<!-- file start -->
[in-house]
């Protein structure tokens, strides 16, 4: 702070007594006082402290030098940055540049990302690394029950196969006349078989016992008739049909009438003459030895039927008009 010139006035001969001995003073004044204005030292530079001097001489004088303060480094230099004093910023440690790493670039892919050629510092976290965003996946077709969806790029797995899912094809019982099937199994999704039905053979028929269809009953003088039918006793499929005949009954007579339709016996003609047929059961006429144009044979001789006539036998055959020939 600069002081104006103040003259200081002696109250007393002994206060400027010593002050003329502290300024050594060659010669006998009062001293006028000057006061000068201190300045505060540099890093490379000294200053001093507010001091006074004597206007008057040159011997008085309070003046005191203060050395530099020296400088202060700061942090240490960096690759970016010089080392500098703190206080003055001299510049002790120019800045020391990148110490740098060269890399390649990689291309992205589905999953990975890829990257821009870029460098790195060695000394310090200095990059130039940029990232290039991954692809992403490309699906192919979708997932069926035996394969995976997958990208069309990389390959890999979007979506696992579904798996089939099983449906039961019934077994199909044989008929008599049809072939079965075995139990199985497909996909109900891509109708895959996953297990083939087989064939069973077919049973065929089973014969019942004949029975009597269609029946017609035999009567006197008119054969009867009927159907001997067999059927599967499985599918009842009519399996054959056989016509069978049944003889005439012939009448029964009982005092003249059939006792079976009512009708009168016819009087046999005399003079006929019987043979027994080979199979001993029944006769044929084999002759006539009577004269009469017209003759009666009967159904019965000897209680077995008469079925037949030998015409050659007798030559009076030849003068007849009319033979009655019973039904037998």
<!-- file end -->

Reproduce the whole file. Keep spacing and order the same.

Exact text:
[in-house]
């Protein structure tokens, strides 16, 4: 702070007594006082402290030098940055540049990302690394029950196969006349078989016992008739049909009438003459030895039927008009 010139006035001969001995003073004044204005030292530079001097001489004088303060480094230099004093910023440690790493670039892919050629510092976290965003996946077709969806790029797995899912094809019982099937199994999704039905053979028929269809009953003088039918006793499929005949009954007579339709016996003609047929059961006429144009044979001789006539036998055959020939 600069002081104006103040003259200081002696109250007393002994206060400027010593002050003329502290300024050594060659010669006998009062001293006028000057006061000068201190300045505060540099890093490379000294200053001093507010001091006074004597206007008057040159011997008085309070003046005191203060050395530099020296400088202060700061942090240490960096690759970016010089080392500098703190206080003055001299510049002790120019800045020391990148110490740098060269890399390649990689291309992205589905999953990975890829990257821009870029460098790195060695000394310090200095990059130039940029990232290039991954692809992403490309699906192919979708997932069926035996394969995976997958990208069309990389390959890999979007979506696992579904798996089939099983449906039961019934077994199909044989008929008599049809072939079965075995139990199985497909996909109900891509109708895959996953297990083939087989064939069973077919049973065929089973014969019942004949029975009597269609029946017609035999009567006197008119054969009867009927159907001997067999059927599967499985599918009842009519399996054959056989016509069978049944003889005439012939009448029964009982005092003249059939006792079976009512009708009168016819009087046999005399003079006929019987043979027994080979199979001993029944006769044929084999002759006539009577004269009469017209003759009666009967159904019965000897209680077995008469079925037949030998015409050659007798030559009076030849003068007849009319033979009655019973039904037998």